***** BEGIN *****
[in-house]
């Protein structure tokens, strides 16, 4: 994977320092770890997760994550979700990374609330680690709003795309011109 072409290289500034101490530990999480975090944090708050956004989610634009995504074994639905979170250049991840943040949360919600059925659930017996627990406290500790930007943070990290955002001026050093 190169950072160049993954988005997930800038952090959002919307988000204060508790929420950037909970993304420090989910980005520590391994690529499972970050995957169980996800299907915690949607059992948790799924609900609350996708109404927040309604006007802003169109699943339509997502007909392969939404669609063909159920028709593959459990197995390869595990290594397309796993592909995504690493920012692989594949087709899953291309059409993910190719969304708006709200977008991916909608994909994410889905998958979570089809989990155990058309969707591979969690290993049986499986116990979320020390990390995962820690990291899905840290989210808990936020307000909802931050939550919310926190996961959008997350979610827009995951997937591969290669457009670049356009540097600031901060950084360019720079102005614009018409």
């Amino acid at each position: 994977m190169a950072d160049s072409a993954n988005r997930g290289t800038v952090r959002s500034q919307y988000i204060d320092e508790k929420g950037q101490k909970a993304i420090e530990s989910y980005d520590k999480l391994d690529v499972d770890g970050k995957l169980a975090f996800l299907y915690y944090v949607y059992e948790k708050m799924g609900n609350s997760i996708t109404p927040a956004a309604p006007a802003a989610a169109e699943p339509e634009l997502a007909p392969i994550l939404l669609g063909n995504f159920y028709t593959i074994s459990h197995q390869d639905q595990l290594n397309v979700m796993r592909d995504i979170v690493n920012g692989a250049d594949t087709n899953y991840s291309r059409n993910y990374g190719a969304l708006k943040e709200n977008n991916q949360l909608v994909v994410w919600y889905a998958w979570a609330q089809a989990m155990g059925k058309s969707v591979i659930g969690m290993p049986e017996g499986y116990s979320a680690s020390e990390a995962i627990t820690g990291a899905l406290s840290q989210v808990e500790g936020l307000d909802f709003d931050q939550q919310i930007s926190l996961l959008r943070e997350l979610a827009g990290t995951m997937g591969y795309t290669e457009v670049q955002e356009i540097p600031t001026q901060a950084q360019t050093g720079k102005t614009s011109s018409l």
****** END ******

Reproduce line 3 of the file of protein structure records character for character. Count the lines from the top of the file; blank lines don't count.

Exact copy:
């Amino acid at each position: 994977m190169a950072d160049s072409a993954n988005r997930g290289t800038v952090r959002s500034q919307y988000i204060d320092e508790k929420g950037q101490k909970a993304i420090e530990s989910y980005d520590k999480l391994d690529v499972d770890g970050k995957l169980a975090f996800l299907y915690y944090v949607y059992e948790k708050m799924g609900n609350s997760i996708t109404p927040a956004a309604p006007a802003a989610a169109e699943p339509e634009l997502a007909p392969i994550l939404l669609g063909n995504f159920y028709t593959i074994s459990h197995q390869d639905q595990l290594n397309v979700m796993r592909d995504i979170v690493n920012g692989a250049d594949t087709n899953y991840s291309r059409n993910y990374g190719a969304l708006k943040e709200n977008n991916q949360l909608v994909v994410w919600y889905a998958w979570a609330q089809a989990m155990g059925k058309s969707v591979i659930g969690m290993p049986e017996g499986y116990s979320a680690s020390e990390a995962i627990t820690g990291a899905l406290s840290q989210v808990e500790g936020l307000d909802f709003d931050q939550q919310i930007s926190l996961l959008r943070e997350l979610a827009g990290t995951m997937g591969y795309t290669e457009v670049q955002e356009i540097p600031t001026q901060a950084q360019t050093g720079k102005t614009s011109s018409l």